Proposed Bill Could Increase Prison Sentences for Violent Crimes and Firearm Offenses in Ohio

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A bill proposed in the Ohio Legislature is seeking to implement additional prison sentences for repeat violent offenders and those convicted of firearm offenses.

Senate Bill 97, which is sponsored by state Sen. Jim Hughes and Sen. Frank LaRose, will allow the state to actively decrease the number of violent repeat offenders, Hughes said. According to Ohio Senate Republicans, Hughes said the bill would help protect members of society from violent crime.

The Violent Career Criminal Act would classify any adult who has been convicted of at least two violent felonies as a “Violent Career Criminal.” In Ohio, violent felonies could include kidnapping, assault, aggravated assault, voluntary manslaughter, involuntary manslaughter, murder, homicide and robbery.

A  Violent Career Criminal could be someone who within the preceding eight years has been convicted of or pleaded guilty to two or more violent felony offenses that are separated by intervening sentences and are not so closely related to each other and connected in time and place that they constitute a course of criminal conduct.

After being labeled a Violent Career Criminal, if a person commits an additional felony offense, under the proposed legislation he or she would be sentenced to an additional two to 11 years of mandatory prison time upon the discretion of the sentencing judge.

According to the bill, if someone is convicted of a firearm offense and he or she already has a firearm conviction, the mandatory prison term would increase by 50 percent. Some examples of common firearm offenses in Ohio include:

If someone is labeled a violent career criminal, he or she would not be able to own a firearm, according to the proposed bill. They also would not have able to have, carry or use any type of firearm or dangerous weapon. Doing so could mean additional criminal charges and penalties.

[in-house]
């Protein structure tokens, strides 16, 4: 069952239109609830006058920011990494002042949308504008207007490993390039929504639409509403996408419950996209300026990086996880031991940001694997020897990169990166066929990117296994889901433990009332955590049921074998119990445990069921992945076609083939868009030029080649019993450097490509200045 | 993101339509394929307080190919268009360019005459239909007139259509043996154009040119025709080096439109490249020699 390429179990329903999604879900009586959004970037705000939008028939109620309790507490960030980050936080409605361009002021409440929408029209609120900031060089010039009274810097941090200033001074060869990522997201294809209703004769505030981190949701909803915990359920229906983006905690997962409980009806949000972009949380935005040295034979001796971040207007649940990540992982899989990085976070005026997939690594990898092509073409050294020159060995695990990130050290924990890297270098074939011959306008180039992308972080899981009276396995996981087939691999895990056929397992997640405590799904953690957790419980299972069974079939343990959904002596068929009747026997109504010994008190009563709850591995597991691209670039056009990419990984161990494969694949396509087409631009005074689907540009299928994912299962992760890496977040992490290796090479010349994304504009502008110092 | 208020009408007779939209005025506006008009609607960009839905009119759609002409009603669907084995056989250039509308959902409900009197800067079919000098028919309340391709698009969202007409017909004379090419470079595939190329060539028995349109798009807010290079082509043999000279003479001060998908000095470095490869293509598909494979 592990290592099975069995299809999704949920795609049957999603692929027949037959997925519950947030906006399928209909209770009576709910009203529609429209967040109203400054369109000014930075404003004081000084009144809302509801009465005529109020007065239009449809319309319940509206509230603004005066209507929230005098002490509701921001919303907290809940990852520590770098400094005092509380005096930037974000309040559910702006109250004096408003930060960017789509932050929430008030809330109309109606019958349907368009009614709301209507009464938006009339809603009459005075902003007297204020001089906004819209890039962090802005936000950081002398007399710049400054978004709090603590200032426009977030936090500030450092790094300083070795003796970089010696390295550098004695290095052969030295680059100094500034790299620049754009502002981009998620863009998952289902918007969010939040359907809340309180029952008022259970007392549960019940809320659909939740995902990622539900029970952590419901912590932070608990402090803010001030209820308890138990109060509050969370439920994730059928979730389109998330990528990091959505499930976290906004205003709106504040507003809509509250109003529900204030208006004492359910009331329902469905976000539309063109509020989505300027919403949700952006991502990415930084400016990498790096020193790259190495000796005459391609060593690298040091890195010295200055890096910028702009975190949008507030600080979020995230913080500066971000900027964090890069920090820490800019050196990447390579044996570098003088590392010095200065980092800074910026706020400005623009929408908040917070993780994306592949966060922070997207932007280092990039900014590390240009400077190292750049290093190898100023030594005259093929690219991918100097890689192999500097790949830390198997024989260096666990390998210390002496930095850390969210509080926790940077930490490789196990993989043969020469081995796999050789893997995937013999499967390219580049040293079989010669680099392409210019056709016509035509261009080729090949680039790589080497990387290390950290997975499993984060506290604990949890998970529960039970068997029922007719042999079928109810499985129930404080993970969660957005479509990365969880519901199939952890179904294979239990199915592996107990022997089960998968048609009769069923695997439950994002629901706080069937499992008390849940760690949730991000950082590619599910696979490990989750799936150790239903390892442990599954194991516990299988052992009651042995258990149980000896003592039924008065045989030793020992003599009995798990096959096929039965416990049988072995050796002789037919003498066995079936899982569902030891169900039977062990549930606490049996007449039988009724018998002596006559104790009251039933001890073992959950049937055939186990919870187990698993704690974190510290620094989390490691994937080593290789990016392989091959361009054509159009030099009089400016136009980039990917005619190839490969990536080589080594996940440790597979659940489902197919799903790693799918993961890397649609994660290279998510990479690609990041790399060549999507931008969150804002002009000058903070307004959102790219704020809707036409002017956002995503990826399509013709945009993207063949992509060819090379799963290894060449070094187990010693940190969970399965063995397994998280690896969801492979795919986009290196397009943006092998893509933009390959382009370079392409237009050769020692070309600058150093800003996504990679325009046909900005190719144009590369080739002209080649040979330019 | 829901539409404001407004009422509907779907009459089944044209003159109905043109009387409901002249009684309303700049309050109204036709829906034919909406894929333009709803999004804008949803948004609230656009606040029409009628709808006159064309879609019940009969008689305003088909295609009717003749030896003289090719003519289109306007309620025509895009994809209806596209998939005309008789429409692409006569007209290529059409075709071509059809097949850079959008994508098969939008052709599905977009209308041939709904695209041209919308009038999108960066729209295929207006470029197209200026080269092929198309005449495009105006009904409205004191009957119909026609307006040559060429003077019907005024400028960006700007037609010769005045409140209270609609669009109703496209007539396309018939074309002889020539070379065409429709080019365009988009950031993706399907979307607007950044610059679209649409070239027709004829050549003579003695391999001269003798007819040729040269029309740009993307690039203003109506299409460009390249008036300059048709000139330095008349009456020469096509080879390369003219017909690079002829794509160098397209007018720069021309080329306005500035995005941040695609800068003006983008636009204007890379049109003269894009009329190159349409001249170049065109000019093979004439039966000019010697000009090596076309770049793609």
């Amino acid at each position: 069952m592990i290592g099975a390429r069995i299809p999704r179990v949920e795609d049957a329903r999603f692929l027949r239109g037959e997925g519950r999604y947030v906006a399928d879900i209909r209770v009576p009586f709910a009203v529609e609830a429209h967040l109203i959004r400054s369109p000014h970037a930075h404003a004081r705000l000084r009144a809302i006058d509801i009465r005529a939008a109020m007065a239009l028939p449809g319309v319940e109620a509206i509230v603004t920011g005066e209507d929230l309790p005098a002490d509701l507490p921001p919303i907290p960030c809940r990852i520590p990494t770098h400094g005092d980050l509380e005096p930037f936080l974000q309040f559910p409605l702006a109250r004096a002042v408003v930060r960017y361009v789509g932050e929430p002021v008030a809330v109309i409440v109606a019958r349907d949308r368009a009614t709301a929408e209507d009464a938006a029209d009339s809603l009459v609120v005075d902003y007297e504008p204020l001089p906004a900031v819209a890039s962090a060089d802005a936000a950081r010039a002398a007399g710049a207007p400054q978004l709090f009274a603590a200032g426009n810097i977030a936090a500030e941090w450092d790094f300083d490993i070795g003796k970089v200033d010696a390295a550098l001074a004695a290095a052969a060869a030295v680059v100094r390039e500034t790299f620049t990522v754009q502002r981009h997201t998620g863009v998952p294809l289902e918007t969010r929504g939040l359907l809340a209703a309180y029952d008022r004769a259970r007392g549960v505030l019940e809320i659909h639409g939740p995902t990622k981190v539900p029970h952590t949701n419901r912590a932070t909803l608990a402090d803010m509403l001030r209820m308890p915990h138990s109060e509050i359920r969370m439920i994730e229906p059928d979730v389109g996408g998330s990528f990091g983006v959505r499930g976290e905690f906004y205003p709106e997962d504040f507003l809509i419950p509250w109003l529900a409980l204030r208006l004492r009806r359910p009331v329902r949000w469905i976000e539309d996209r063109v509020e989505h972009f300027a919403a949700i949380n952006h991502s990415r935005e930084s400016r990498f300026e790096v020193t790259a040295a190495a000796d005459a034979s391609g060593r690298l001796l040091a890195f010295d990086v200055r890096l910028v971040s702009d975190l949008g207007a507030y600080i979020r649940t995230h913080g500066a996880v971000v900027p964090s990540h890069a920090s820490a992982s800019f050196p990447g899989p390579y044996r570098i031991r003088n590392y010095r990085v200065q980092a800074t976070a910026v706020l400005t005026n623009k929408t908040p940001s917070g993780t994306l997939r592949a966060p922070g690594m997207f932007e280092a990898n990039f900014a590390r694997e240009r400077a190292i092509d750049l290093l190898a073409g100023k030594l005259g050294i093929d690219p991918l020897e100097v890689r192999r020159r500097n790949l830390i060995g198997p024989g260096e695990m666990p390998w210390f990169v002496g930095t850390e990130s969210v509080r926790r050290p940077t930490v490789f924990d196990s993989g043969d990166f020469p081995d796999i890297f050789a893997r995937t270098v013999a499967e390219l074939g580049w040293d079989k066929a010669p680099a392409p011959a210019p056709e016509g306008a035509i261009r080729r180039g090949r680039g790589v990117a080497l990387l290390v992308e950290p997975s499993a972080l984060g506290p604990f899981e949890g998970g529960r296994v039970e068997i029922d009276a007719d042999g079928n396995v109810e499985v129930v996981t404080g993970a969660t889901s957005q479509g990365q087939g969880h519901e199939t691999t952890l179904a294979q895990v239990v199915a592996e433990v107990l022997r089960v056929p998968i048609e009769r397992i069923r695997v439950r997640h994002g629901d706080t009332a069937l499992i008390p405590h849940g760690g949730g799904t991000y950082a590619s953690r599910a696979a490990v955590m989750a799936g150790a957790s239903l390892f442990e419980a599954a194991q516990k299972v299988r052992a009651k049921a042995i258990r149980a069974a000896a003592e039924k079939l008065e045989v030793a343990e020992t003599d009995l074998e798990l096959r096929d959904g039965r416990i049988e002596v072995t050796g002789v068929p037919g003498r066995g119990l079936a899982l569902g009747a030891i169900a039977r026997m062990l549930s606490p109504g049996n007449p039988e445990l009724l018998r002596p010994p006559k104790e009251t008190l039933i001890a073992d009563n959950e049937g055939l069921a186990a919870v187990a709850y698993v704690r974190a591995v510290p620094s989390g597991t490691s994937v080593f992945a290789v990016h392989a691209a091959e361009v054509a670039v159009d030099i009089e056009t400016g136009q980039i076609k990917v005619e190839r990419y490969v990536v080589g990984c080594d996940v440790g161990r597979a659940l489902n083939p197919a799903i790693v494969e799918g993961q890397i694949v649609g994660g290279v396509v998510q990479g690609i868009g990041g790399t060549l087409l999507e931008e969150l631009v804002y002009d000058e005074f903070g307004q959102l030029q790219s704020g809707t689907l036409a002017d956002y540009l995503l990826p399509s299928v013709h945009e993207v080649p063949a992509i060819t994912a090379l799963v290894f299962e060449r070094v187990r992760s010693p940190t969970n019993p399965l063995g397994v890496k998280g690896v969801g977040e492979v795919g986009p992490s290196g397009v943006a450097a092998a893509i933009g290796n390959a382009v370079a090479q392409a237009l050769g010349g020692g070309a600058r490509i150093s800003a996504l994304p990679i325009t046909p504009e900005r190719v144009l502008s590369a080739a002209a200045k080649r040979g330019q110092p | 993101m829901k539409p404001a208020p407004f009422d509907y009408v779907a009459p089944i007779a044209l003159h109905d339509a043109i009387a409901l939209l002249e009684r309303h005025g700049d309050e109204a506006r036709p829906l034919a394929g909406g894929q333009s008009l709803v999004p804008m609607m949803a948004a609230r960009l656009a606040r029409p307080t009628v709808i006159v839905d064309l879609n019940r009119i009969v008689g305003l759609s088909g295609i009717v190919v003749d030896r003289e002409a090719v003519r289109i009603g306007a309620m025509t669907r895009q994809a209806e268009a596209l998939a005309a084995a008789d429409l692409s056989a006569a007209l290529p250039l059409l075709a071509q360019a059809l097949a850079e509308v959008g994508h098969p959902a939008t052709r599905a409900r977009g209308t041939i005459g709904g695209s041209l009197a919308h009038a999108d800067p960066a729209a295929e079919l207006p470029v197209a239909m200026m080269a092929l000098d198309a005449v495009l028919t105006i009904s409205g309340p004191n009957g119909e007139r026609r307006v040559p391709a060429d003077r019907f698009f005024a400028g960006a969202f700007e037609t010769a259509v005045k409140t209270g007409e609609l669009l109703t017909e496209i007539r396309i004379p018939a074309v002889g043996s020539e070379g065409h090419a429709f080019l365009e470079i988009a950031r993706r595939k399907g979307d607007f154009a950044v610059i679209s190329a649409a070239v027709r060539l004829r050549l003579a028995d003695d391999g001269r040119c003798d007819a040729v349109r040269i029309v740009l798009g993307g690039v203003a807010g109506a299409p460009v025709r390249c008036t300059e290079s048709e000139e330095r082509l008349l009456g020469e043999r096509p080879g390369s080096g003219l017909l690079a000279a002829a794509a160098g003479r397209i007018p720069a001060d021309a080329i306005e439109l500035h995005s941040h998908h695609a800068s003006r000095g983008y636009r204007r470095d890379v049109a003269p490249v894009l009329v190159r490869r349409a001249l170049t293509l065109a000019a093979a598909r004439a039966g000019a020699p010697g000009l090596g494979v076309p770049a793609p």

Currently, a convicted felon in Ohio is not allowed to possess a firearm. According to According to Ohio Revised Code §2923.13, no person shall knowingly acquire, have, carry or use any firearm or dangerous ordnance, if any of the following apply:

  • The person is a fugitive from justice
  • The person is drug dependent or a chronic alcoholic
  • The person is under adjudication of mental incompetence or has been found to be mentally ill
  • The person is under indictment for or has been convicted of any felony offense of violence or the illegal possession, use, sale, administration, distribution or trafficking in any drug of abuse

The charge of possession of a firearm by a convicted felon is classified as a felony of the third degree. This charge, if convicted, comes with a presumptive sentence of up to 5 years in prison, fines of up to $10,000 or both.

If this bill passes, offenders could face even harsher penalties and more extensive prison sentences. The best way to avoid these drastic consequences is to avoid a conviction. If you are charged with a violent offense or a firearm crime, contact an experienced Columbus criminal defense attorney.

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